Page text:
Closing the Books is a phrase I only read about last week, and yet it’s something I have done for years. I run financial and statistical books for both my business and my personal life that allow me to keep tabs on progress, problems, where things can change in the coming year and weak points to watch for.
Mine are often tricky since no year is the same as its neighbours. There will always be unexpected or unusual costs such as moving house or business premises, adapting to new financial commitments such as changing living arrangements. I have moved both house and business premises this year. My personal spending has gone up, my business pending has gone down. Somewhere, they meet in the middle, so in all it hasn’t been the worst of years financially. And I think it has given me a much needed kick up the backside business wise. The end of this year has been transitional. I need to work on it intensely in 2019.
As far as business is concerned, it’s easy to get lost in the day to day of sales and views. Keeping tabs on the bigger picture is a reminder that my efforts are paying off even if there are plenty of days when I wonder if it’s worth the effort. I also have to remind myself that changes to how I work have only been in effect for three months. It’s not the be all and end all of where I want to be, but for now it’s a good thing to focus on. I don’t usually make New Year’s Resolutions, but 2019 needs a strategy or I will quickly lose sight of where I need to be.
Without the back up funds to rent shop space, or even space in someone elses shop, a market stall or the funding for fashion shows (which I have tried without success), I have to be creative with the solutions that are left. I have friends who run successful fashion businesses and still fail at runway shows because they aren’t the right platform for sales. Even Chanel is only using the runway as an advertising hoarding. Shows also incur a lot of expense and stress for small designers who often end up managing their back stage teams themselves and do their own publicity. The quality of the final production is often below what’s promised in my personal experience, and the post show results are always disappointing.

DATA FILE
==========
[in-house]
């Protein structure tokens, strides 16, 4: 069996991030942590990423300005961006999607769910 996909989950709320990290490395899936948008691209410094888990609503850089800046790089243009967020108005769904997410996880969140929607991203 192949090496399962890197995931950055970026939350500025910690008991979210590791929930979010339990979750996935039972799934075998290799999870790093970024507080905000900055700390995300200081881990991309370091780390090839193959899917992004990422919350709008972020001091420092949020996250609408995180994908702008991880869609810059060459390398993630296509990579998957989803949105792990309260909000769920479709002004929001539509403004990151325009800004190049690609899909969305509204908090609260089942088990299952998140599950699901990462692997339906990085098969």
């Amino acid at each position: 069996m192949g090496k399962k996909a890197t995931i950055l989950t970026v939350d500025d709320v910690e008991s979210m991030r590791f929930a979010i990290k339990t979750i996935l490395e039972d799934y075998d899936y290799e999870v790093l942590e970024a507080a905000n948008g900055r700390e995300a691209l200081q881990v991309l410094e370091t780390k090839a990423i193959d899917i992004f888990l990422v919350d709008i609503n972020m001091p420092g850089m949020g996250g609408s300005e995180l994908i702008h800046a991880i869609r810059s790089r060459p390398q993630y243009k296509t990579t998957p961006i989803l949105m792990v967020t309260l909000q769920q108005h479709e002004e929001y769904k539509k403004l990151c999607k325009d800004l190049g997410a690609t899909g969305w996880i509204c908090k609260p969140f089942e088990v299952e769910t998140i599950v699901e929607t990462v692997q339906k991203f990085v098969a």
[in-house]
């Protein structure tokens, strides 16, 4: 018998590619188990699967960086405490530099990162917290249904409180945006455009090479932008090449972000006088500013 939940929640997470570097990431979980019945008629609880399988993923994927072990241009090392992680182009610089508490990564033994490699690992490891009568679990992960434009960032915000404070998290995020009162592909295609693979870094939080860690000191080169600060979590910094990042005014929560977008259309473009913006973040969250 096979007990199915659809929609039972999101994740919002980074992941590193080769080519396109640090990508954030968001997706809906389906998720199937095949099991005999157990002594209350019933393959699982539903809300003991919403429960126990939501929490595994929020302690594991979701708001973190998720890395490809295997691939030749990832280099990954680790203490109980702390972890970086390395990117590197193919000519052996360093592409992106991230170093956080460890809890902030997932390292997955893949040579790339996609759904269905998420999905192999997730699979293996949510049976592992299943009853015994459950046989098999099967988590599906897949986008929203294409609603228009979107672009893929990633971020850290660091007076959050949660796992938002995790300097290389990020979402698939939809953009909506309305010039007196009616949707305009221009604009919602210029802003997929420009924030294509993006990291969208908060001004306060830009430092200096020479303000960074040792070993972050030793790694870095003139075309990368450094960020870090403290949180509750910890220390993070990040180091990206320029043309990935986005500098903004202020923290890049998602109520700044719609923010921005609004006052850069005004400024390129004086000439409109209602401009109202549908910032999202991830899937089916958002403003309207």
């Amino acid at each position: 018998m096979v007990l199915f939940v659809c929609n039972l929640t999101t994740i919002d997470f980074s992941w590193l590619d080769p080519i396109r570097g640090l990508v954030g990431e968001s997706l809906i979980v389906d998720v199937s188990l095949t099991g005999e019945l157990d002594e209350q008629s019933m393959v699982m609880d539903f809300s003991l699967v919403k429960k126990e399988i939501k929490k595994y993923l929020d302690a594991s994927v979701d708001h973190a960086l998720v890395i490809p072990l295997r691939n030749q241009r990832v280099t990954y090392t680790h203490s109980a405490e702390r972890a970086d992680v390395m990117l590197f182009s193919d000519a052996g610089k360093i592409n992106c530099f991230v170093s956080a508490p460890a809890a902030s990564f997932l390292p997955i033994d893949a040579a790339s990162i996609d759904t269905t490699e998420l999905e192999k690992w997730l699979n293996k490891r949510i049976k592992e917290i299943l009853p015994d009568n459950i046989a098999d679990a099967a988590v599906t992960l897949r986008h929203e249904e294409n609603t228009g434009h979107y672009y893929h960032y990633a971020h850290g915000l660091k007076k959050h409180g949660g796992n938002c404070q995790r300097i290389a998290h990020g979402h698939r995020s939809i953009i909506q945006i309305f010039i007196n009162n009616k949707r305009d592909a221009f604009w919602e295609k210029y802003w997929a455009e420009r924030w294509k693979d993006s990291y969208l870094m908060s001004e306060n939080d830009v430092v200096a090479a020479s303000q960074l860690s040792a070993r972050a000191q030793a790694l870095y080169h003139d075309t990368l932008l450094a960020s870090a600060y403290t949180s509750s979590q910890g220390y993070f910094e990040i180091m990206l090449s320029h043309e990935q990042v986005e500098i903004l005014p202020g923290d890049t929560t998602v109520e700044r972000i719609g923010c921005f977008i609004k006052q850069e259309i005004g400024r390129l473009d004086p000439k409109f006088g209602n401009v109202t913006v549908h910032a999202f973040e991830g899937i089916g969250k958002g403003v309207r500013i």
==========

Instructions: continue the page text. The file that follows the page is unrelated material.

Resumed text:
Instead, I am ruminating on how things have progressed from when I first joined Etsy all the way back in March 2012 and I am using that as a bench mark going forward. In terms of traffic, this year has been my best and it’s my second best for sales. Given that I wasn’t trying up until three months ago, 2019 should be a very good year.
With sales, the spike (sales are in blue) in 2013 is an easily explained ‘freak occurance’, a job lot of sales, and not a trend. Everything else (views are the red lines) points to what I have been doing recently, as heading in the right direction, so I want to carry on down this route. I won’t reach conversion if I don’t keep working on these numbers but conversion is still a long way off. It is not as easy as you might at first think:I wanted to add the table shown below, which illustrates how numbers have changed over recent months, to demonstrate just what can be done in a short space of time with a little work:
|Month||Views (clicks by visitor)||Visits (individual visitors)|
Within the year itself, it’s an encouraging set of figures. It’s those last 3 months you need to watch:
Above all, this makes me determined to make Etsy an important part of my business. Seeing the results so far, and despite the difficulties of our sales climate, mean I have something to aim for. There are no quick solutions, but if this is anything to go by, 2019 should be a much better year.